DALLAS — On a recent morning before 8 a.m., Emil Lippe and his wife were inside their Gaston Avenue home when two strangers walked in.

“My wife was in her bathrobe. We’re minding our own business and I asked, ‘What are you doing here?’ And they just left,” Lippe recalled. “Didn’t apologize. They just went next door.”

The home the Lippes have lived next door to for decades in a sought-after Dallas neighborhood is now listed online as an amazing place to rent, with enough beds to sleep 18 people.

“We had the greatest neighbors for over 20 years and then all of the sudden next door is a hotel,” he said.

The home is one of hundreds of properties in Dallas listed as short-term rentals on websites like Airbnb with enough space to sleep a dozen or more people.

Most of those properties are in East Dallas.

Elementary school teacher Jamie Mitchell lives near one such property on Prospect Avenue, near lower Greenville Avenue.

“I bought a lovely home in a lovely neighborhood and I pay a lovely amount of tax dollars to put up with this lovely ridiculous sound all the time,” he said.

According to Mitchell, every weekend they deal with loud music until 3 a.m. or 4 a.m.

Both Mitchell and Lippe have also complained to police and city code enforcement officers about parking and trash violations. But they say nothing has changed.

“So yeah, I’m frustrated,” said Mitchell. "Extremely frustrated."

Dallas does regulate short-term rental properties, but there’s little to no enforcement of those regulations.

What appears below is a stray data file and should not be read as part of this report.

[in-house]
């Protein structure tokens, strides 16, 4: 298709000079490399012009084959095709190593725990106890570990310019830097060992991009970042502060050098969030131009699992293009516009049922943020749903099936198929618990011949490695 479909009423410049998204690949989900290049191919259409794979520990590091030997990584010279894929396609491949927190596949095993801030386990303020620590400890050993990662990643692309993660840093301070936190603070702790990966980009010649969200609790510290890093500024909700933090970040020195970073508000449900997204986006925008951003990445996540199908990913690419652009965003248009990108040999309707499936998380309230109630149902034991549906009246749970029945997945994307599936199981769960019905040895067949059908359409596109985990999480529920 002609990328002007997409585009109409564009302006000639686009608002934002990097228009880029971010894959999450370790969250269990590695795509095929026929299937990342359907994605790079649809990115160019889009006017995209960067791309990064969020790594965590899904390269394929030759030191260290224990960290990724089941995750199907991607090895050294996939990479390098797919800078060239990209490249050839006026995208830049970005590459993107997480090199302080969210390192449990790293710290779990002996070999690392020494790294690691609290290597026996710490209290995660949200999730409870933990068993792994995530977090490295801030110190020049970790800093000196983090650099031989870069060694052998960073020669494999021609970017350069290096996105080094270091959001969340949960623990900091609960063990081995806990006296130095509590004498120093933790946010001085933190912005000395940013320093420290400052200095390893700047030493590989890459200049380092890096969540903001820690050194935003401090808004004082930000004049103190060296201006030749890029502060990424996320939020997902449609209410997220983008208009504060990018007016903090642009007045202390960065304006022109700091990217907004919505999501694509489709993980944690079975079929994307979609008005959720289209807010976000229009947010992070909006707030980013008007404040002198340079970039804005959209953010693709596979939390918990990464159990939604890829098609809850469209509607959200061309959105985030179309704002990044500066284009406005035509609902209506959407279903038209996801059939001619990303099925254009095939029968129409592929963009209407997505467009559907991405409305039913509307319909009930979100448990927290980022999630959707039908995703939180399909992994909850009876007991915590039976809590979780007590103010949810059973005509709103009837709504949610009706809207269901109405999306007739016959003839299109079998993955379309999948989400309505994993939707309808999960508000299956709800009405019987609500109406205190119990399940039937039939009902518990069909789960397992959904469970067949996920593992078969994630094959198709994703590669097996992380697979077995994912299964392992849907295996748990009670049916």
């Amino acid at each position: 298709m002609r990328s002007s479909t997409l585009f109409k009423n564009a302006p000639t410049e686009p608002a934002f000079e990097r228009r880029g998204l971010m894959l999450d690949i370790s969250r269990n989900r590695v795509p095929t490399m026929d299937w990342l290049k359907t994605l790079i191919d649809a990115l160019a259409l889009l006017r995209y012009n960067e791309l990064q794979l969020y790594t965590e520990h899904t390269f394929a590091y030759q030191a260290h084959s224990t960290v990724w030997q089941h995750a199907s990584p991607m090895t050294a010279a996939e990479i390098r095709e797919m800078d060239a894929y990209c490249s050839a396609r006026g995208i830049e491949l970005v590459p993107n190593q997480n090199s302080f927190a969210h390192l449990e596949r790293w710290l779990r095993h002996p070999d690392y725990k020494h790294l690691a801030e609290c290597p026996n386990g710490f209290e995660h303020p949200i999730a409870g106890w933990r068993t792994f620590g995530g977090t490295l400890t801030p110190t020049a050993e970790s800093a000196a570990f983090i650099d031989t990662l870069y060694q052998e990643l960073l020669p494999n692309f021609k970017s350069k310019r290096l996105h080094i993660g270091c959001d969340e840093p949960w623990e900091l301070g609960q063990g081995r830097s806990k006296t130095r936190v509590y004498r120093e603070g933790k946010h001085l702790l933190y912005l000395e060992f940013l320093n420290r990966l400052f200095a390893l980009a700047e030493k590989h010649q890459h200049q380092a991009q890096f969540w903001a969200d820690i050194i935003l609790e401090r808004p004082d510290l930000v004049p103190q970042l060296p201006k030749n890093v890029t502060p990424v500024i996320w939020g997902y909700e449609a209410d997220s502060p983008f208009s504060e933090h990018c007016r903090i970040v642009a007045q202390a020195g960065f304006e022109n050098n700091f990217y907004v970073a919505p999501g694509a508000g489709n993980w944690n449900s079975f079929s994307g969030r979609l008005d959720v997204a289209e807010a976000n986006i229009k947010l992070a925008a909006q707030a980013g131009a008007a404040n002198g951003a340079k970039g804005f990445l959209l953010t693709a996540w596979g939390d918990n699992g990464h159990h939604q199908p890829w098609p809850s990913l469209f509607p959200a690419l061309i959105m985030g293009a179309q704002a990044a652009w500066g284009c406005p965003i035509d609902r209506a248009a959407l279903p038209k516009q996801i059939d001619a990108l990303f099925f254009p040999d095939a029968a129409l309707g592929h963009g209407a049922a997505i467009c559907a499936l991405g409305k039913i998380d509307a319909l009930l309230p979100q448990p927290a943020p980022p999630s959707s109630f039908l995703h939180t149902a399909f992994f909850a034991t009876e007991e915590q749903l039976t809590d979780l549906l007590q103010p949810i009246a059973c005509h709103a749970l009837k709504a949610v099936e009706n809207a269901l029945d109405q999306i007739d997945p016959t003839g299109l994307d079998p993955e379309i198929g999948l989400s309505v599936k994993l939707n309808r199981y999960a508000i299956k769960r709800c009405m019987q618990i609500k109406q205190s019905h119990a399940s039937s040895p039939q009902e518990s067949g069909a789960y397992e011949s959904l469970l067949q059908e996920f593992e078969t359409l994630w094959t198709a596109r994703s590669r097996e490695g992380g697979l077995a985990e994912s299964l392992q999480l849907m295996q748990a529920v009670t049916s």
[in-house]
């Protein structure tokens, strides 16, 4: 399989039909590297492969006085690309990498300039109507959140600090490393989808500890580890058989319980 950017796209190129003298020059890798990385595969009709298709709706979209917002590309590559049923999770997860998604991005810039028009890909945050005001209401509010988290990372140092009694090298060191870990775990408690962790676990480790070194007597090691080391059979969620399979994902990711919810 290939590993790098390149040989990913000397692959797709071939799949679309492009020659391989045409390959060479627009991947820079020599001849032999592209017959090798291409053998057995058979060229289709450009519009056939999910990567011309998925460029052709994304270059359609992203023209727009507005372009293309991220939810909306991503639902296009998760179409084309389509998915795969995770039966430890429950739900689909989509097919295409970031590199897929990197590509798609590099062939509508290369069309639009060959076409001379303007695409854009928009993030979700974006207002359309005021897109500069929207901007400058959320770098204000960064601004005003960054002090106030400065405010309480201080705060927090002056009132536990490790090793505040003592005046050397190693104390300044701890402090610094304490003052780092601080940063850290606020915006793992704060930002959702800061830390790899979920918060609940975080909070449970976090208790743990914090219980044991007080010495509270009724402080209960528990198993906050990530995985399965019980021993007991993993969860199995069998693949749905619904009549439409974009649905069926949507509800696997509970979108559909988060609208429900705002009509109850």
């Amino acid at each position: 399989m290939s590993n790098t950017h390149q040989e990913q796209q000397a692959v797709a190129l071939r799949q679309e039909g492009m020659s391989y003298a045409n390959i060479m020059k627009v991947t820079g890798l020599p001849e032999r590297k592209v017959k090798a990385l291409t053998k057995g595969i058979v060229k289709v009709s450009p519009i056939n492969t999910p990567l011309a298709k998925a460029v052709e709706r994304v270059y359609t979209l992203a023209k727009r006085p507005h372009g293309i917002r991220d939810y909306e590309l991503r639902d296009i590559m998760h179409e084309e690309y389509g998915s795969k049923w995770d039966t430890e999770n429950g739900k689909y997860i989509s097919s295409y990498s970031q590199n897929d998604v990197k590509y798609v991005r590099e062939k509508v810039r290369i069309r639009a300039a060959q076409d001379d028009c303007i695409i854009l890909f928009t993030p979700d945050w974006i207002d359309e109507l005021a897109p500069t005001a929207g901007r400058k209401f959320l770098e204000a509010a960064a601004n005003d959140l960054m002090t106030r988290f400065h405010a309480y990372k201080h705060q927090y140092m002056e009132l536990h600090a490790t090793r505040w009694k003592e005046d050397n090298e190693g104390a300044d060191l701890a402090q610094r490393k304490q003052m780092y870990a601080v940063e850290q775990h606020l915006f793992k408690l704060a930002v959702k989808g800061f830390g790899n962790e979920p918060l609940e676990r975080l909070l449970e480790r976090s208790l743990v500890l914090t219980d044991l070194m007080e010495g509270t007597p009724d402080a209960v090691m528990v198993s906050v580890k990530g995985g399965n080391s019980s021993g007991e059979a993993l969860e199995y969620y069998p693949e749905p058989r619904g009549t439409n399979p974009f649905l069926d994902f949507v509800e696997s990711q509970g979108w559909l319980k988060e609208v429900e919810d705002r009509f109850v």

Each owner is supposed to register and pay local taxes, but while there are hundreds – if not thousands – of properties available for rent, only 83 properties are on the registry.

RELATED: Arlington will ban Airbnbs and other short-term rentals across most of city

“We do not, today, have a lot of tools to effectively manage this,” Dallas city councilmember David Blewett told a couple dozen people gathered at a meeting Monday night at the Samuel Grand Recreation Center.

Blewett and fellow councilmember Paula Blackmon, along with a code officer, tax collector and city attorney, met with those irritated East Dallas homeowners.

Blewett and Blackmon told the crowd change needs to happen but warned them that the government moves slow.

But Dallas will soon roll out new software that city leaders hope will help them track more properties.

Jeremy Turner operates two Airbnb properties in Dallas, and he believes irresponsible owners need to be held responsible.

“I think we just need to get rid of the bad eggs,” he said. “That’s what I think needs to happen because there are a ton of Airbnbs in Dallas and I think the more party houses are just a very small fraction.”

RELATED: Up in 60: Dallas Airbnb throws it back to the 90s